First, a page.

What's Really Happening - 2005/07/18



What's Really Happening

Columbus State Education Association Newsletter of July 18, 2005


The meeting to review the fact finder's report will be July 28 at 2 PM in Delaware 121. Please mark your calendar for this important event.

This critical member meeting will include a review of the fact finder's recommendations and a vote on whether to accept the fact finder's report, which will propose a settlement to our months-long contract negotiations. The report must be accepted by at least 60% of the membership. Failure to vote is assumed to be a vote to accept the report.

There's no way to tell what the fact finder will propose, so it's important that every member attend the meeting to hear and discuss the Negotiating Team's recommendations.

Even if you can't attend the meeting-which we hope you can-there will be additional voting times on Friday, July 29, from 10 AM-2 PM, and Monday, August 1, from 10 AM-4 PM. Voting on those days will be in Nestor Seminar Room B.


When is a problem not a problem? Apparently, it's when some administrators dictate what words can be used during meetings at an institution of higher education.

A strange form of corporate political correctness seems to be taking over the College. Several staff supervisors and department chairs have remarked recently that, in discussions of Datatel and its related problems, they have had their language corrected by upper management.

In discussions of problems with online registration, or the mysterious tendency of Datatel to drop from class rosters students who have paid fees and are already attending classes, or increased administration pressure to monitor faculty more closely, supervisors and chairs have been told that they may not refer to these situations as "problems," even though not even our skilled technical support people can explain why Datatel routinely drops so many paid students early each quarter.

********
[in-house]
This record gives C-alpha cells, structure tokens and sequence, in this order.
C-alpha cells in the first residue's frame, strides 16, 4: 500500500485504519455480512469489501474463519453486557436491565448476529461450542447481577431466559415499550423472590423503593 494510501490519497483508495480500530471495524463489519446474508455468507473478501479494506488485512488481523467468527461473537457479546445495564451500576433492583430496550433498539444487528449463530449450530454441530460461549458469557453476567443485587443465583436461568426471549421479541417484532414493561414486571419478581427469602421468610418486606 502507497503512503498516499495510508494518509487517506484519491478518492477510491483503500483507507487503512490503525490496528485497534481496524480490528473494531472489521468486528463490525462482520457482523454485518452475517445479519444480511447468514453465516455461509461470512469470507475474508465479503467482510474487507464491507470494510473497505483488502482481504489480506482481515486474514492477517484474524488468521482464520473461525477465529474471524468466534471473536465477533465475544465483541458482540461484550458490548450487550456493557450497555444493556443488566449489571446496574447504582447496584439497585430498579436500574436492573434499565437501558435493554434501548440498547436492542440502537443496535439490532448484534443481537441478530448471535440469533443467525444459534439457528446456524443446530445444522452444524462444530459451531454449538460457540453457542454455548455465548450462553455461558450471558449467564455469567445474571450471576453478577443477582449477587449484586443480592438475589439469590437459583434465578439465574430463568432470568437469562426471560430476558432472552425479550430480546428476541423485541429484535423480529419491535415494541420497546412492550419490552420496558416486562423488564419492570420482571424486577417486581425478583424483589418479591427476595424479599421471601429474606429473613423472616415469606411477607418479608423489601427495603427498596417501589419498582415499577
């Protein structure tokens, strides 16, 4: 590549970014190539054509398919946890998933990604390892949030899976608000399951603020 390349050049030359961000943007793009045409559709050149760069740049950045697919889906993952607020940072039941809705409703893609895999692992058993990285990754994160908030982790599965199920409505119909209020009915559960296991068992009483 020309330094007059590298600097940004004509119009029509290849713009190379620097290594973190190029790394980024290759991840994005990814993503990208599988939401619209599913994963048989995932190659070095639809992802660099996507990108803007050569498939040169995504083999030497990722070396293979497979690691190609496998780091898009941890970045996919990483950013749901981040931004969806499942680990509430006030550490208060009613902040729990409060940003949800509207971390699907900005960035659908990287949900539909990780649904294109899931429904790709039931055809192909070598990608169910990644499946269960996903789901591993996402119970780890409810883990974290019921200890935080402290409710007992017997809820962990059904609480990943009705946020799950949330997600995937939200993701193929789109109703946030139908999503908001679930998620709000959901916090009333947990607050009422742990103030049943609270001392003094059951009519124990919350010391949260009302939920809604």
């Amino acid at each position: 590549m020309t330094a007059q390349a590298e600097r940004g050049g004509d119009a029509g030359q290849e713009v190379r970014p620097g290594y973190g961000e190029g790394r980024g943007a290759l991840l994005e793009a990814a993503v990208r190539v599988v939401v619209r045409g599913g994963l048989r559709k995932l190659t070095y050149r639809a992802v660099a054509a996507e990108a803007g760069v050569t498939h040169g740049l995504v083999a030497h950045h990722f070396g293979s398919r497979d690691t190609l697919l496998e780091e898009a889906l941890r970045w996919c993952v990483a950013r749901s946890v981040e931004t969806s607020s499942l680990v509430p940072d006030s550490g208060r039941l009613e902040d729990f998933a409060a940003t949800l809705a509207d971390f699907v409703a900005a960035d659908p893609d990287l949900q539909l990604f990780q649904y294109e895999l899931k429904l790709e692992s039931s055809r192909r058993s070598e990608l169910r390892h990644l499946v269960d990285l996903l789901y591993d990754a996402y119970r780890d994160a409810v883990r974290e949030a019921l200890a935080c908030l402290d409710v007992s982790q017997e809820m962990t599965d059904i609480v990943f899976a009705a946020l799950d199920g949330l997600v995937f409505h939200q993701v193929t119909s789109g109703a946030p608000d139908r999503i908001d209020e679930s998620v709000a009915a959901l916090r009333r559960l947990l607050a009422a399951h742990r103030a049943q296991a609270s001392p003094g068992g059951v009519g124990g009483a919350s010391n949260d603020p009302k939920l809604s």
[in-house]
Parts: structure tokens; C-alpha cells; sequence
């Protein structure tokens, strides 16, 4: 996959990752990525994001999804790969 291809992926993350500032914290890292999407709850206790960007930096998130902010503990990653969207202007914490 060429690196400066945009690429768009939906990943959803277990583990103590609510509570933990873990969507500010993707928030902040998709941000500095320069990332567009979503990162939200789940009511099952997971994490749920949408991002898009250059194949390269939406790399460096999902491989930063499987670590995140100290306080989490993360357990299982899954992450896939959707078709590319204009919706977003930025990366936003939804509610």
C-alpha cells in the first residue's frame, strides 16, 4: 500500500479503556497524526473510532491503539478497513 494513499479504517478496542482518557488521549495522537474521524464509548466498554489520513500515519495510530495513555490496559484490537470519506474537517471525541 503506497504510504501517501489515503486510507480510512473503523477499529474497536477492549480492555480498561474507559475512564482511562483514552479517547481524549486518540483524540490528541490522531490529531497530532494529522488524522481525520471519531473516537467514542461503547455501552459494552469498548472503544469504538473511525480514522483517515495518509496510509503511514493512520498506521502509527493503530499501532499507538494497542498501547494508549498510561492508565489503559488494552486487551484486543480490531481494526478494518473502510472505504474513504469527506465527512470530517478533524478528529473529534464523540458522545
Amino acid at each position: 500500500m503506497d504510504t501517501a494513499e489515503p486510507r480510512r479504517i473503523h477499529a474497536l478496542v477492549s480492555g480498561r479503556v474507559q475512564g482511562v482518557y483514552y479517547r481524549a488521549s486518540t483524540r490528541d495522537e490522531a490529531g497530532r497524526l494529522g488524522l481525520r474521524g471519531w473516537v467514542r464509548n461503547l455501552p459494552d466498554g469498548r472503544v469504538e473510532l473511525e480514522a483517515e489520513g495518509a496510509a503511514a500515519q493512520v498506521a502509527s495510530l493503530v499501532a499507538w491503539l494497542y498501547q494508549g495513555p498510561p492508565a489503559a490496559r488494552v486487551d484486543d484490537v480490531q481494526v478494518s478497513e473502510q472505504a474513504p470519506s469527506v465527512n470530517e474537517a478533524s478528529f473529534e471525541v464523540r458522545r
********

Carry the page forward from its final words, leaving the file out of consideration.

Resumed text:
According to administrative protectors of political correctness, such incidents, which generate ill will among students and bad PR for the College, must be referred to as "challenges." Managers who use the word "problem" are pointedly corrected for their inappropriate use of approved terminology in the increasingly corporate culture here at Columbus State.

In the past, the College has met the challenges posed by problems through freewheeling dialogue that involved all levels of the campus community without a politically correct speech code. Enough with the corporate psycho-babble. It's impossible to address a problem until you acknowledge that it exists.


Would anyone who can decode the following global email sent out last Friday by the College explain it to the rest of us?

"Total preliminary headcount for Summer 2005 stood at 12,762 as of the close of business July 11, 2005.  This compares to an estimated headcount of 12,019 for Summer 2004.  These figures represent a 6.1% increase." [Emphasis in original]

As best we can translate this, the College is saying there has been an increase in enrollment this summer based on an estimate of last summer's enrollment. The level of concern on campus about enrollment figures demands clear and accurate information, and reporting an increase in enrollment based on past estimates is, intentionally or not, misleading.

What are the actual enrollment figures for last summer? Why are they still being estimated 9 months after the reporting deadline for such figures? Will we see a clarifying memo soon?


The State Teachers Retirement System (STRS) reported Friday (July 9) that preliminary results for the fiscal year just ended indicate that its pension fund assets now exceed $59 billion, a record high.

STRS said in a release that preliminary figures indicate a total fund return of about 12% for the period of July 1, 2004 through June 30, 2005, with much of the gains attributed to returns generated by international equity investments and real estate investments. Together, the two investments returned more than 21% over the year. The total fund performance beat its passive fund benchmark by 0.8%, showing that active management added about $375 million to the fund's net value.

STRS serves more than 430,000 active, inactive and retired Ohio public educators, paying more than $3.1 billion in service retirement, disability and survivors benefits and about $426 million for health care coverage.

What's Really Happening is produced by the Communications Committee of the Columbus State Education Association. We welcome your comments, news, and insights.

Steve Abbott, President / x5096
Karl Rieppel, Vice President / x2500
Amy Brubaker, Secretary and Association Representative / x5068
Greg Goodhart, Treasurer / x5431
Darrell Minor, Parliamentarian / x5310
Bill Mundy, Association Representative / x5176
Dr. Jane McDowell, Association Representative / x2656 
Dave Busch, Association Representative / x5079
Dr. Charlie Gallucci, Association Representative / x5499
Leslie Smith, Association Representative / x5302
Dr. Wendy McCullen-Vermillion, Association Representative / x2693
Lisa Schneider, Association Representative / x5124

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